While those familiar with dog shows know that the handlers and owners are for the most part stable people (they come inevitably from the suburbs), Guest obviously has no need to show these solid, all-American types, instead taking endearing aim at the eccentric minority who give the competition its Purina gourmet flavor. Yuppie lawyers Meg (Parker Posey) and her husband Hamilton Swan (Michael Hitchcock) would be most recognizable to big city dwellers in the movie audience while conservative menswear salesman Gerry Fleck (Eugene Levy) and his bubbly wife Cookie (Catherine O'Hara) represent your typical suburbanites. Other idiosyncratic show people include a happy gay couple, the flamboyant handler Scott Donlan (John Michael Higgins) and his partner, hair salon owner Stefan Vanderhoof (Michael McKean); and Sherri Ann Cabot (Jennifer Coolidge) as the zoftig young wife of a senile industrialist (Patrick Cranshaw), who has hired fellow lesbian Christy Cummings (Jane Lynch) to show their Standard Poodle. Others in the side-splitting ensemble are the straight-laced Kennel Club president Dr. Theodore W. Millbank III (Bob Balaban), Graham Chissolm (Don Lake) as the show's chairman, Trevor Beckwith (Jim Piddock) as the classy co-announcer of the event, and Buck Laughlin (Fred Willard), whose manic role as the show's announcer proves the comedic highlight of the film.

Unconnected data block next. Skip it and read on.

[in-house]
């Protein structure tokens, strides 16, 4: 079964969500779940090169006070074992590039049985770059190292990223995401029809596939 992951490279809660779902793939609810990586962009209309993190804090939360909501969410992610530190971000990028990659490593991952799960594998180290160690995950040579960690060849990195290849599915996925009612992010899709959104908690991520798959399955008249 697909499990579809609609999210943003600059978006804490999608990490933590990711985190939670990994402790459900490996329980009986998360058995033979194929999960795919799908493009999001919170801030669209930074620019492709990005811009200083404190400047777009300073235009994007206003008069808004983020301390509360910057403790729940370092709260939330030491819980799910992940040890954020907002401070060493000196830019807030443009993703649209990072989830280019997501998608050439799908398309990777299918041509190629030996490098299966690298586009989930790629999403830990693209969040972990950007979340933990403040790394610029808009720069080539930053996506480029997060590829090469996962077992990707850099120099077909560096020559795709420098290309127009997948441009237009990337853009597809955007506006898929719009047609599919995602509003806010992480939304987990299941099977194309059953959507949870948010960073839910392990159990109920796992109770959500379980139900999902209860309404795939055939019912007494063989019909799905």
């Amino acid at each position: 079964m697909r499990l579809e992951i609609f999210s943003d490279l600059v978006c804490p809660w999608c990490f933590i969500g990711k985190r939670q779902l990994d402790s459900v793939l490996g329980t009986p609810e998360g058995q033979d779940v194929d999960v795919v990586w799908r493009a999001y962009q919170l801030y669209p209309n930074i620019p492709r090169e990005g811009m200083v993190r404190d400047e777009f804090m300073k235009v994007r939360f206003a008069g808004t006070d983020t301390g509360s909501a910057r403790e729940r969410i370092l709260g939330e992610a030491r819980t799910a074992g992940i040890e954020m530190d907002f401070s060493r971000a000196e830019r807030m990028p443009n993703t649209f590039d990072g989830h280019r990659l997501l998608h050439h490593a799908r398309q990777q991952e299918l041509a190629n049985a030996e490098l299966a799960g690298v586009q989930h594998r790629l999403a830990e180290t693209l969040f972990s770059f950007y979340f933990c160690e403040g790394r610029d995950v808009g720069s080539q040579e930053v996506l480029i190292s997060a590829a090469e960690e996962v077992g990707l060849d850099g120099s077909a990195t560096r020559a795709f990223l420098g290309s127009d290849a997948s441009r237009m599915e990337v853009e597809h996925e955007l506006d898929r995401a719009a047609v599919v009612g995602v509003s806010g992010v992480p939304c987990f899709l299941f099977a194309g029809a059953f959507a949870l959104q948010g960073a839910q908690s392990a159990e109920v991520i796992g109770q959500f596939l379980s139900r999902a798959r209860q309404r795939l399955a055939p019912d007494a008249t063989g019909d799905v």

Anyone in the movie audience who listens to stand-up comic Fred Willard discuss the events would learn virtually nothing at all about dog shows but a lot about how many pounds he can press as a middle-aged man (315) compared to what he could do in his more potent days (500) plus some side commentary about his visits to a proctologist. Obviously more attuned to what goes on in sporting events involving only two-legged jocks, he metaphorically describes the panorama at the Mayflower in terms of baseball and football, reminding us that when the final competition takes place-- seven dogs lined up with only one to get the cup--we're in "the bottom of the ninth with the final batter at the plate."